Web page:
Toronto: Boring Hogtown has become one of North America's hippest cities
North American city breaks
Once known as boring old Hogtown,Toronto is now a sparkling, bustling metropolis, says Donal Lynch.
Is Canada having a moment?
While Australia currently looks like an expensive, anti-immigrant nightmare and America convulses with news of travel bans and rabid nationalism, 'America junior' (as The Simpsons once condescendingly dubbed it) suddenly seems like a reliably sane alternative - it was recently reported that almost a third of British travellers say they'd prefer it to the US.
Canada has all of the things that really make its southern ally great - spectacular natural scenery, buzzing multi-cultural cities and an English-speaking population - but without the seething culture wars that define its neighbour. Canadian pop culture is all the rage, too, thanks to hip acts such as Drake, the Weeknd, Grimes and the still-huge-but-now-slightly credible Justin Bieber.
As the lumbersexual slowly replaces the hipster, the country that is synonymous with lumberjacks has new cachet. The recent visit to the White House by Canada's premier highlighted other unflattering (for America) comparisons between these two great North American nations.
While America has a ranting orange reality TV star at the helm, Canada is ruled by a baby-kissing, puppy-hugging, equal-opportunity-loving liberal piece of beefcake called Justin Trudeau. And to paraphrase Joni Mitchell in her song about Canada, we could drink a case of him and still be on our feet.
If Canada is suddenly in vogue, then Toronto - or "Trawno" as the locals pronounce it - has quietly been coming into its own for about a decade now.
Once known as boring old Hogtown, the city is now a sparkling, bustling metropolis of 2.8m people that feels more like Dubai or Shanghai, but without the corporate sterility of either of those places.
For the past few years the skyline of Toronto has been dark with cranes, looming over a city which has become the fourth biggest in all of North America, eclipsing Chicago. If you approach from the water, almost every building you see will have been constructed in the past two decades, and they've done a lot with the waterfront too. The city has been booming for so long and so consistently that few can remember what Toronto was like when it wasn't booming.
There were 13 skyscrapers in 2005; there are now close to 70, with 130 more under major buildings construction. Like LA, Toronto sprawls in all directions and seems to be almost permanently booming.
As many of the Irish who have made their homes in the city have also found, it's a city built on contradictions. Toronto boasts of how clean and energy efficient it is but Torontonians spend most of their brutal winters living and moving beneath their city, in an ever-growing labyrinth of well heated corridors (which, be warned, are also very confusing to navigate if you've never been in them before).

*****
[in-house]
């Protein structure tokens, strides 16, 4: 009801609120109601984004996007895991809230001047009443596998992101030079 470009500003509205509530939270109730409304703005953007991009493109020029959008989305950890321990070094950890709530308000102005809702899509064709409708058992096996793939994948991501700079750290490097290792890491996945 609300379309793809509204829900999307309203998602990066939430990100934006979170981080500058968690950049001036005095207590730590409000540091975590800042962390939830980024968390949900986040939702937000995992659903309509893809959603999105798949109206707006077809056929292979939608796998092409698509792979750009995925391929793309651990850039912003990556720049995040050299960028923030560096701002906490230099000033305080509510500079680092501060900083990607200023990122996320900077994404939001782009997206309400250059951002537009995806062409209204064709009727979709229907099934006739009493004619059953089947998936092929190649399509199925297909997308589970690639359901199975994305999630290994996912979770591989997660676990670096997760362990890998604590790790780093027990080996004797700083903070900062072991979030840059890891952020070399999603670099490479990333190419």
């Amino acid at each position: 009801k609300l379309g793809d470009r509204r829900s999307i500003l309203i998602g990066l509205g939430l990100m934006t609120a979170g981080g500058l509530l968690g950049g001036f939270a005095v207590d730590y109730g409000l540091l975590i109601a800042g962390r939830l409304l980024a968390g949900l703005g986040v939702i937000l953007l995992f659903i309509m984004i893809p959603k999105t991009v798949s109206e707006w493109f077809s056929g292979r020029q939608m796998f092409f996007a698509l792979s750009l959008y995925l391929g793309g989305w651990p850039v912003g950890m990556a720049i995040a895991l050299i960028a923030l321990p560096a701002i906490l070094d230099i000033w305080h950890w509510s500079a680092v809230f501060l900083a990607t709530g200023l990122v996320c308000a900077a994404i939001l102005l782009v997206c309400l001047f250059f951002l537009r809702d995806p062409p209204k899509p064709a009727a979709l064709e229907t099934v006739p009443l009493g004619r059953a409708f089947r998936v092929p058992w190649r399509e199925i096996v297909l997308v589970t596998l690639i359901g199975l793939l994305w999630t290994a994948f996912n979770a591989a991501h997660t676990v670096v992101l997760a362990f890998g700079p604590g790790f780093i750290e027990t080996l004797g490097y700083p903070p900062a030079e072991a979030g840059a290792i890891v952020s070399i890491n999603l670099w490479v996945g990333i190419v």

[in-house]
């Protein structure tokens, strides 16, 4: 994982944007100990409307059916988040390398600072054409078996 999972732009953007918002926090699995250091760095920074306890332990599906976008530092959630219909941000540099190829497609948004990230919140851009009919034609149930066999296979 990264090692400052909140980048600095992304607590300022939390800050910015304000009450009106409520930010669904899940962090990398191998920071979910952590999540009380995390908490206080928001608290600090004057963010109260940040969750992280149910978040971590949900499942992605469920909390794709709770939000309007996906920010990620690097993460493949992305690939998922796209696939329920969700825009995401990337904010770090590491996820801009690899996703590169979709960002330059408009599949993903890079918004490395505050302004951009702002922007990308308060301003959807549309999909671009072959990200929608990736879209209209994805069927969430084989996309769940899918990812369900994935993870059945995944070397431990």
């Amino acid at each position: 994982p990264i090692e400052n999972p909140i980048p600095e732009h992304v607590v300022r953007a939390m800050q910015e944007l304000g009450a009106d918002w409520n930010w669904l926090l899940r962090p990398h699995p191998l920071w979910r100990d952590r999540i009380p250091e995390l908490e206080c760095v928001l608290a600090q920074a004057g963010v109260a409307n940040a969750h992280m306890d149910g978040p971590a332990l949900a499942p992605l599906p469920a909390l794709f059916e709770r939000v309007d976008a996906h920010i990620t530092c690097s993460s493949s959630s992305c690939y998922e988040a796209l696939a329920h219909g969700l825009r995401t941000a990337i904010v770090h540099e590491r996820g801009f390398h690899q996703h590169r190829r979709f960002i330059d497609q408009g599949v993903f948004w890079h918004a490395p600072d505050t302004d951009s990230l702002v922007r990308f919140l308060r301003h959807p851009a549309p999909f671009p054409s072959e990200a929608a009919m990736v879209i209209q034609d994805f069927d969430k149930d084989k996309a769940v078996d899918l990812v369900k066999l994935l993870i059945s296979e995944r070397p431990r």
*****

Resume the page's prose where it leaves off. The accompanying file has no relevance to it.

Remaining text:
It's a place renowned for its safety - even to the point of being dull - but its most famous politician was undoubtedly its crack-smoking mayor Rob Ford, who died last year. And it's a place which has managed the magical feat of becoming interesting through being so predictable.
The city's reputation for reliable inclusiveness has made it by many metrics the most diverse city in the world, beating out opposition from obvious contenders. It is a melting pot like no other and everywhere you walk in the city you see it. While Montreal, where I landed before connecting onward, is unabashedly French-Canadian, Toronto is a global city. And in an era when public discourse never seemed so shrill and rude, the sheer politeness of Toronto is suddenly chic.
Of course one of Toronto's biggest selling points for international visitors is Niagara Falls, which is a day trip out of town. Canada wins here again over America - the best views are from the Canadian side of the border - but it's important to arrive with an open mind about nature and commerce co-existing.
The falls themselves are spectacular, but the town itself is certainly a little kitsch, full of T-shirt shops, fast-food joints and amusement fairs. Still, nothing can detract from the awe-inspiring power of the falls, and the sight of millions of gallons of water cascading just feet away from an ordinary road and pavement.
A trip on the Maid of the Mist is essential, to experience the force and beauty of the water. The cloud of spray throws spectacular double rainbows. There is also a new zip-line experience over part of the Falls. It isn't as scary as it sounds, though you need a head for heights. The gorge is about 60m below the launch platform and you can control your descent, up to a point, and it's certainly a great selfie-ready update on the standard activities here.
On dry land, the IMAX cinema tells the stories of some of the people who have gone over the falls, and survived, and the various vessels in which they did so are on show in the museum there. Avoid both the American and Canadian cities of Niagara Falls, both are full of tacky casinos. Instead, if your legs are up to it, take a hike into the Niagara Gorge at Devil's Hole State Park, to see the whirlpools and rapids in a more natural setting. The town of Niagara Falls plays host to five restaurants owned by Niagara Parks and all are certified by Feast On, an Ontario scheme under which at least half of ingredients used have to be sourced locally.